Legendary Investor Jim Rogers: This Market Crash Could Get Much Worse

Legendary investor Jim Rogers is still worried about the global economy, but he does have one trick to help individual investors navigate these uncertain times.

Businessman looking at a red arrow crashing through the floor

Image source: Getty Images.

You might not remember just how good of an investor Jim Rogers was, since he hasn’t really been active in Wall Street since the 1980s. His official investing career may have been short, but his results were nothing short of spectacular.

After teaming up with George Soros and starting the Quantum Fund in 1970, Rogers helped the fund achieve an eye-popping 4,200% return from 1970 to 1980 compared to a net return of less than 50% for the S&P 500. Unlike many other investment managers, who stick around hoping to replicate a historic run again, Rogers officially retired in 1980. Jim’s post-retirement life included extensive travel — including two epic round-the-world road trips — writing various books and tending to his own personal investments.

This unique life makes Jim Rogers one of the more interesting investors out there. His perspective simply can’t be matched, nor can his extensive experience.

Let’s check in on Jim Rogers and see what he’s saying about today’s markets. If you’re bullish on stocks, I’m not sure you’ll like what he has to say.

The skinny

Even though worldwide stock markets have already taken a beating, Rogers continues to be bearish. He told Bloomberg he expects the “worst bear market of my lifetime” in the next few years.

His thesis comes down to a few different factors. Rogers is convinced high worldwide debt levels are still an issue — something he has been warning about for years. He’s also convinced interest rates will head higher, which will put additional pressure on debt holders. Add COVID-19-related economic weakness on top of that, and we don’t have a good combination.

This isn’t the first time Rogers has warned about a giant bear market. He’s been notoriously bearish over most of the last decade. He went on record calling for a massive decline back in 2018 and was telling investors to invest in physical assets like farmland in the middle part of the last decade. That hasn’t been a bad call, at least here in Canada. Farmland has been a terrific asset to own.

Jim Rogers isn’t terribly surprised about which companies are doing well during this bear market, saying “there is absolutely no question that throughout history, when you’ve had bear markets, companies with low debt are the ones that people love the most because they don’t have to worry about bankruptcy.” He also told investors strong companies tend to emerge from bear markets relatively unscathed.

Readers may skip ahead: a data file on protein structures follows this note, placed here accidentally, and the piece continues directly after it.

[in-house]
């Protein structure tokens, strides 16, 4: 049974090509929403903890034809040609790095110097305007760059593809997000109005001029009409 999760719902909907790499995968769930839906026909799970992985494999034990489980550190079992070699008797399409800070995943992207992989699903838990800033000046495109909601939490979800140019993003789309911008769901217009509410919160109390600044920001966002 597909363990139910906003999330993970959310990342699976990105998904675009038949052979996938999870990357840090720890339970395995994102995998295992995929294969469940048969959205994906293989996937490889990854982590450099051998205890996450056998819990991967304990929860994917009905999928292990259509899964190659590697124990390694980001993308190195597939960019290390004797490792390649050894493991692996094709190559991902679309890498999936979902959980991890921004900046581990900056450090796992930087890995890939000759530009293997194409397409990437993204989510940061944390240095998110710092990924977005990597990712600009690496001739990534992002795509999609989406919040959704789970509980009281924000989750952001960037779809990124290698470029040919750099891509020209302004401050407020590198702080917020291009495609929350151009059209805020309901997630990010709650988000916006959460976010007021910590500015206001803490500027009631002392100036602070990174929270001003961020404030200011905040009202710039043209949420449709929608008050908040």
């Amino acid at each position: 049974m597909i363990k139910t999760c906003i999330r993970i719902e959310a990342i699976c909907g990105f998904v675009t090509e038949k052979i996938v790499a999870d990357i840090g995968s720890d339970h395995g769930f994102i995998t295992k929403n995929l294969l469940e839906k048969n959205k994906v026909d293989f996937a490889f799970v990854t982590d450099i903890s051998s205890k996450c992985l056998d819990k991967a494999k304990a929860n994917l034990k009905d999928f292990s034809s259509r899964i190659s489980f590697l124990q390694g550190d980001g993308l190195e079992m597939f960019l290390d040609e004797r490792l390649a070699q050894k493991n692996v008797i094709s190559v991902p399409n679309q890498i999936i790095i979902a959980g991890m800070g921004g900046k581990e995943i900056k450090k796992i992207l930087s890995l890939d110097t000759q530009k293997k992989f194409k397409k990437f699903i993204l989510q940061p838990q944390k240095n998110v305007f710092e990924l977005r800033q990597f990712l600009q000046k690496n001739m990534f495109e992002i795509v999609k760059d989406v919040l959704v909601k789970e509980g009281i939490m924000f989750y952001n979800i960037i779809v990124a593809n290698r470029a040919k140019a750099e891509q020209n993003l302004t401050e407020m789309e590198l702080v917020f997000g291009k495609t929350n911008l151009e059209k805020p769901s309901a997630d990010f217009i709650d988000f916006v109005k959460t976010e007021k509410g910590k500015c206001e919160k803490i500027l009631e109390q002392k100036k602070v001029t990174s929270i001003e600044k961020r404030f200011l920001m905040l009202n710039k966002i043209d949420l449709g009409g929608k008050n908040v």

His advice echos what we’ve been saying at Motley Fool Canada for years now. Buying the best companies you can find in each sector is generally a pretty good idea, no matter what the underlying market is doing. These companies are currently on sale, making today an excellent entry point.

What is Jim Rogers investing in?

Jim Rogers has been a noted contrarian throughout his career, and today is no exception.

He’s currently sitting on a lot of cash in U.S. dollars, capital he’s waiting to put to work in some of the most beaten-up industries, like airlines, tourism, and agriculture stocks. He’s not just looking at North American stocks, either. Rogers remains a long-term bull on China. He owns Russian stocks. And he’s considering investing in Japan.

And like many investors, Rogers doesn’t see our long-term lives impacted by this horrific virus. Life will return to normal at some point. We just don’t know when.

The bottom line

Although Jim Rogers is still worried about a global economic meltdown, it’s interesting that one of Wall Street’s most noted bears is still finding value in today’s market.

His advice of sticking with the best companies you can find with pristine balance sheets is excellent. That type of investing philosophy will serve investors well, no matter what underlying markets do.

This article represents the opinion of the writer, who may disagree with the “official” recommendation position of a Motley Fool premium service or advisor. We’re Motley! Questioning an investing thesis — even one of our own — helps us all think critically about investing and make decisions that help us become smarter, happier, and richer, so we sometimes publish articles that may not be in line with recommendations, rankings or other content.

Fool contributor Nelson Smith has no position in any stocks mentioned. 

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